It’s a little thing that we like to refer to as progress. Instead of having 3,803 Lego pieces on his bedroom floor (all sorted and arranged by color), I think we might be down to 3,403 pieces scattered hither and yon now.
Of course, it would actually help the construction process if the boy would stay home over his Christmas break, and not dash off to spend the night with his buddy, Carter, and his grandparents. And, if he’d stay inside the house and build, instead of running outside to frolic in the snow with the cute neighbor boy’s new Christmas puppy (who sports the name Vader, which thrilled the boy to no end — just thrilled him, I say), he might actually have that bedroom floor completely cleaned up by now.
But Christmas break is for fun and frolicking and friends, so I’ve encouraged the boy to just! take! a break! from all the building, and go play. He kept complaining that his back was aching, from bending over the pieces during his marathon building sessions. I’m not sure if the Death Star policies provide for Workman’s Comp or not. In fact, I’m afraid that Darth Vader might just plug someone with a laser blaster if he insisted that he’d hurt his back while working in the back quadrant.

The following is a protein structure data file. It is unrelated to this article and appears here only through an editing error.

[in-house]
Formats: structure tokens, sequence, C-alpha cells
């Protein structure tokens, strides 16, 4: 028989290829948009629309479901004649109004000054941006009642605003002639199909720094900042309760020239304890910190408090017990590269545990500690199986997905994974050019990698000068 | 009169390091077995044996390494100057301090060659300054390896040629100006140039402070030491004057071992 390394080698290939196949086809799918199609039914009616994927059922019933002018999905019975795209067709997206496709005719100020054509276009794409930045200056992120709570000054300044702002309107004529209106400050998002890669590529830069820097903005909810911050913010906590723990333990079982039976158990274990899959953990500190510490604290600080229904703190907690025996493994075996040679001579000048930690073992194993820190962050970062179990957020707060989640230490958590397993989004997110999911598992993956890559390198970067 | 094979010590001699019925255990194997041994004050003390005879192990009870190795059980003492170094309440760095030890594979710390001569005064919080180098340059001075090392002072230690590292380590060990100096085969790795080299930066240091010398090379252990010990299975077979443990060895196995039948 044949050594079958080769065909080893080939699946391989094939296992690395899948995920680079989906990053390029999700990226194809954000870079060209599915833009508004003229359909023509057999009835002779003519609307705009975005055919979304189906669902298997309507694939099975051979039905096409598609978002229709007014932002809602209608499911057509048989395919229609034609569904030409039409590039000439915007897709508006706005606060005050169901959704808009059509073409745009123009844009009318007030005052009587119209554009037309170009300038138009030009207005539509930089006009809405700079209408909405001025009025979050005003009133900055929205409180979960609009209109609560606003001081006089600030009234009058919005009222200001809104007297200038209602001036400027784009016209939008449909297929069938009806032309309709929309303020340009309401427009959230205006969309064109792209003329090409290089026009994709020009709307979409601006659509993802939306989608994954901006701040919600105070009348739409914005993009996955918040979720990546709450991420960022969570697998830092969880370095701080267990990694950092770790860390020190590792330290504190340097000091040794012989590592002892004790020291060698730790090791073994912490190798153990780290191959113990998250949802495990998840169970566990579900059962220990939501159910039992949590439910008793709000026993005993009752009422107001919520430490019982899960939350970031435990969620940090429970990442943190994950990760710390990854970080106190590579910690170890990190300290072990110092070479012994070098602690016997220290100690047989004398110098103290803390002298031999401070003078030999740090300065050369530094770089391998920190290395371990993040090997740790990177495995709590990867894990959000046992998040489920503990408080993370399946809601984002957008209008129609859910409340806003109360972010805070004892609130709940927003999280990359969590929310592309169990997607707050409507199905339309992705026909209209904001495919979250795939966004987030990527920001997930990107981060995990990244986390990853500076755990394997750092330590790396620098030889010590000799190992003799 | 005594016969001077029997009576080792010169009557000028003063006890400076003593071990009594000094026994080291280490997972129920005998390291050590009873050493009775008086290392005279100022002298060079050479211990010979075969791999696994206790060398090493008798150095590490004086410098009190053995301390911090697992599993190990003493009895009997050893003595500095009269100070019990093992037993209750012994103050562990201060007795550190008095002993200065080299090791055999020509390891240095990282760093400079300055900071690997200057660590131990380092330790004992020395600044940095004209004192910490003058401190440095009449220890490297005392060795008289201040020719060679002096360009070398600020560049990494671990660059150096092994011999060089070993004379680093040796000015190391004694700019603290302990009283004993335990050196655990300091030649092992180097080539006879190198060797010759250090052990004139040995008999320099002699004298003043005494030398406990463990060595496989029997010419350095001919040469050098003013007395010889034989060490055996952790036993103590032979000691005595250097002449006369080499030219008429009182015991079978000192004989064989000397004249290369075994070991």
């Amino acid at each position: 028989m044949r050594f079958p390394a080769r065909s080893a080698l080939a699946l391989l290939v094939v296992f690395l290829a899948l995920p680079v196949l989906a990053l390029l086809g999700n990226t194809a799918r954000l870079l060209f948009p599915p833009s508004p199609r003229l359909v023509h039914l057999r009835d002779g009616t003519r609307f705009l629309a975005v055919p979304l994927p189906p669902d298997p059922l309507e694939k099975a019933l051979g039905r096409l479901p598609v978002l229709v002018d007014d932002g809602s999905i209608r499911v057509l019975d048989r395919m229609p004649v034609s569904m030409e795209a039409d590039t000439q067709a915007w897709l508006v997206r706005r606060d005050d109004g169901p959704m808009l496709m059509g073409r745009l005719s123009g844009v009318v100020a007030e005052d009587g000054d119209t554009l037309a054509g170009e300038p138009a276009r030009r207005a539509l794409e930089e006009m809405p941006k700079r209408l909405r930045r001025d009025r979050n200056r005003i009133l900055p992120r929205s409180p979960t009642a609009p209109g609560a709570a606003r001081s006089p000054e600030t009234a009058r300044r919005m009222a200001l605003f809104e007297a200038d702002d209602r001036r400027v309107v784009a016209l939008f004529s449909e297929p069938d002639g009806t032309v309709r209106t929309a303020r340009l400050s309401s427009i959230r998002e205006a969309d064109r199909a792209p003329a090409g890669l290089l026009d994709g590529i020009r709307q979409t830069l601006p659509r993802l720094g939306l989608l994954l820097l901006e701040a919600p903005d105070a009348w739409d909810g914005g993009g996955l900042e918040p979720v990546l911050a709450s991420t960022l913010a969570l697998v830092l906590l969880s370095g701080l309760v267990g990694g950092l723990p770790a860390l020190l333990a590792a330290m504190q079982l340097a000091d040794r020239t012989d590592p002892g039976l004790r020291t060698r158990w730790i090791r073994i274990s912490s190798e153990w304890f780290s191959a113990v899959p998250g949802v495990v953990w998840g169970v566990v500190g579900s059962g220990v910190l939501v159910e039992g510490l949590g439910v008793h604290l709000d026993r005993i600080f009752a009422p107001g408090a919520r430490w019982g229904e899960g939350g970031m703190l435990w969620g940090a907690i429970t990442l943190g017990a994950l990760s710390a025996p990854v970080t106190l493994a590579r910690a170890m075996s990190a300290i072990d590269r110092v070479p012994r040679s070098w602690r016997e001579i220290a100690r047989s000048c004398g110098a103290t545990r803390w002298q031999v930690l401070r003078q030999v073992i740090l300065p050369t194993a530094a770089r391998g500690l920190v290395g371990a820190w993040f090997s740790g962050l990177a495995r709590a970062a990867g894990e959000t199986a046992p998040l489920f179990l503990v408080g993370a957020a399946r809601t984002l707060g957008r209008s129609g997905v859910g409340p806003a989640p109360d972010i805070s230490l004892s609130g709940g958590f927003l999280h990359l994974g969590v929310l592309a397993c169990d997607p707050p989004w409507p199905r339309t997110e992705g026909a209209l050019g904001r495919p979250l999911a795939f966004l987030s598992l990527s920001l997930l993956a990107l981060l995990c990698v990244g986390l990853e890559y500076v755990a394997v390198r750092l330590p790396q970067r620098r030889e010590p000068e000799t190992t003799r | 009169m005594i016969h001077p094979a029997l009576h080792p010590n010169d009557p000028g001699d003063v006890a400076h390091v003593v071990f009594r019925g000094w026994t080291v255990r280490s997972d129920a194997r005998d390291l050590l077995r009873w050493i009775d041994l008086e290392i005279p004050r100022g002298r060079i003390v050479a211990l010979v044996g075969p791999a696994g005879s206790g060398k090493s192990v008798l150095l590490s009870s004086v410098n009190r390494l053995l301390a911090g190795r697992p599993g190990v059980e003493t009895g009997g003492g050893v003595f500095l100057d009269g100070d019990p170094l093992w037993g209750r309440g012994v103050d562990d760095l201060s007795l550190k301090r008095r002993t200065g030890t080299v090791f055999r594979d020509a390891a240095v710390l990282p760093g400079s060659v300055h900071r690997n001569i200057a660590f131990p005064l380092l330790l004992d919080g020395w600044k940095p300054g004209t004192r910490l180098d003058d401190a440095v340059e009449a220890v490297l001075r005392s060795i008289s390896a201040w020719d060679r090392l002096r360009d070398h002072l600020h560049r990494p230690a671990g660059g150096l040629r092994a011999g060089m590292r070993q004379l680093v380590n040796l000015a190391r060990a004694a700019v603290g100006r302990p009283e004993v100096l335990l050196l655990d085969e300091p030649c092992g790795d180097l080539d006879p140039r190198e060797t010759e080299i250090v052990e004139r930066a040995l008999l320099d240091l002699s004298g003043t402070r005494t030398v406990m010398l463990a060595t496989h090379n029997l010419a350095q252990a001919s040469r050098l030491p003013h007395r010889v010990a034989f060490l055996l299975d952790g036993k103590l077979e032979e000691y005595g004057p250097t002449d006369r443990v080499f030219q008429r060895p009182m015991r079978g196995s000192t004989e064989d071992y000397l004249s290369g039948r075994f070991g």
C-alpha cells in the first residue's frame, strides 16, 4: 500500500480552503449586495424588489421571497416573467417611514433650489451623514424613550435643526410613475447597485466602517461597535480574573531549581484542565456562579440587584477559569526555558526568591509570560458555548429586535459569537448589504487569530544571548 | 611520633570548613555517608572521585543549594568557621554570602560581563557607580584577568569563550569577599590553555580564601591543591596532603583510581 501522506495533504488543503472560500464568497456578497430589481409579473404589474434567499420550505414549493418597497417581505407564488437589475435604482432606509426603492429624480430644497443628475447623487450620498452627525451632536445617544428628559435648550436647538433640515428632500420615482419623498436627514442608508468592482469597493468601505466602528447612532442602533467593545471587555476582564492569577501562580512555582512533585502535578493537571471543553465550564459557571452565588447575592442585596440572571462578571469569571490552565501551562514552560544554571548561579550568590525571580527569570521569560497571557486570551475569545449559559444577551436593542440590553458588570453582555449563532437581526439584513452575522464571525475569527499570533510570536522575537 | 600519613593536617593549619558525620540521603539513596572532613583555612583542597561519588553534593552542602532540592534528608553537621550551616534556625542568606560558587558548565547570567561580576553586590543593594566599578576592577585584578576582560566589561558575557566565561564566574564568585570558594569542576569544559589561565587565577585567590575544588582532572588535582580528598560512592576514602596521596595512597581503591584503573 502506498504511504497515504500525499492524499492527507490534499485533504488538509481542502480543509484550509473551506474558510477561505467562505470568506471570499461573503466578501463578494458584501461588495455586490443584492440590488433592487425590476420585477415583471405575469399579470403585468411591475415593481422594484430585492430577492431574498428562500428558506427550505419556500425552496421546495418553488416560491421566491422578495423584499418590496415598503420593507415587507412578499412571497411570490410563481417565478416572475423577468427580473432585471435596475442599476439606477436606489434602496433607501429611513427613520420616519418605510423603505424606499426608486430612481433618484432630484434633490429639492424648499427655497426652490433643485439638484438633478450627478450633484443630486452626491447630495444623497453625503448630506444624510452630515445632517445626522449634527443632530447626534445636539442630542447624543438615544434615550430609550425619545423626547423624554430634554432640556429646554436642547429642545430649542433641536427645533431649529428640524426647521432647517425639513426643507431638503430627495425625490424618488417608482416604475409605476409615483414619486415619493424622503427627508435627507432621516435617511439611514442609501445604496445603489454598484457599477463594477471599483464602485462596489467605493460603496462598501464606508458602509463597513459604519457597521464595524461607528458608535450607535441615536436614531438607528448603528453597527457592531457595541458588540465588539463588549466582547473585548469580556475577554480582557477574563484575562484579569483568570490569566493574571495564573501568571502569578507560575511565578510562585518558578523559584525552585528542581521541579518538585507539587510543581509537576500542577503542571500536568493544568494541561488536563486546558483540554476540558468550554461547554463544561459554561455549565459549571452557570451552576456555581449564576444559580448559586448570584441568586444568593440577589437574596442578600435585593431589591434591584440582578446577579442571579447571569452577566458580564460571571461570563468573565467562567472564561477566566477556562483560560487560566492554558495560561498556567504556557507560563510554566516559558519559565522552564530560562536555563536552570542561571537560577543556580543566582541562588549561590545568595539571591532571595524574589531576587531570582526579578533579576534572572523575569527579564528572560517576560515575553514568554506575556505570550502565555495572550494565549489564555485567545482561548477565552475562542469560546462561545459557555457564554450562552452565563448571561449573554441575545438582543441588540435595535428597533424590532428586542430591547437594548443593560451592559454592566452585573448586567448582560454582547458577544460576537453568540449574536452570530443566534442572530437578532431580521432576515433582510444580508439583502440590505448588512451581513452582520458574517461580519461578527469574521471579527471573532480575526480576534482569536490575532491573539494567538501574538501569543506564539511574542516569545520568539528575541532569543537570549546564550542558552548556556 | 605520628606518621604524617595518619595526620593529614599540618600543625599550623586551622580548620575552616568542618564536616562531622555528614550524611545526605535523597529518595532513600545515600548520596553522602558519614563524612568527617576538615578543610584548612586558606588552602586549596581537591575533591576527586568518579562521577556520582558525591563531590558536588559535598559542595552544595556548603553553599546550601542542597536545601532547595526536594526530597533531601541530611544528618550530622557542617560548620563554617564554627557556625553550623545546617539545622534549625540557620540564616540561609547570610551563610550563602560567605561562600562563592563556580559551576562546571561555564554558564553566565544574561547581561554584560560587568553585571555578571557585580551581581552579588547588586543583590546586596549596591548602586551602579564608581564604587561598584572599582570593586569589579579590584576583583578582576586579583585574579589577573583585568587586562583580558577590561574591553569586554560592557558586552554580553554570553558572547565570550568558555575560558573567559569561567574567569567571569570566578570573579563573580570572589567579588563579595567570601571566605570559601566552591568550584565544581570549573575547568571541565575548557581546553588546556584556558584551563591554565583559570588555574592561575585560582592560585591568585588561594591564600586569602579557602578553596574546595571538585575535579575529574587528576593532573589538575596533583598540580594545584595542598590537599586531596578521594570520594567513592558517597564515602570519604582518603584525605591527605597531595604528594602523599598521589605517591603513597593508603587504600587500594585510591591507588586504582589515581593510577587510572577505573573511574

Either that, or he’d have the complainer thrown into the trash compactor, where the walls close in on you, and Han Solo probably won’t be around to stage a friendly rescue.
The trash compactor, by the way, has been built. The boy is ever-so-very-much proud of it, and he has demonstrated for me nine times tonight how the walls move inward. What will Lego think of next?
At any rate, I do hold out hopes that I will, once again, be able to vacuum the boy’s bedroom floor, without hearing the death rattle of a Lego piece that has been sucked into the vacuum cleaner and met its end. Someday soon, the vacuum cleaner will reacquaint itself with the boy’s floor. I can feel it. There’s a light at the end of the tunnel.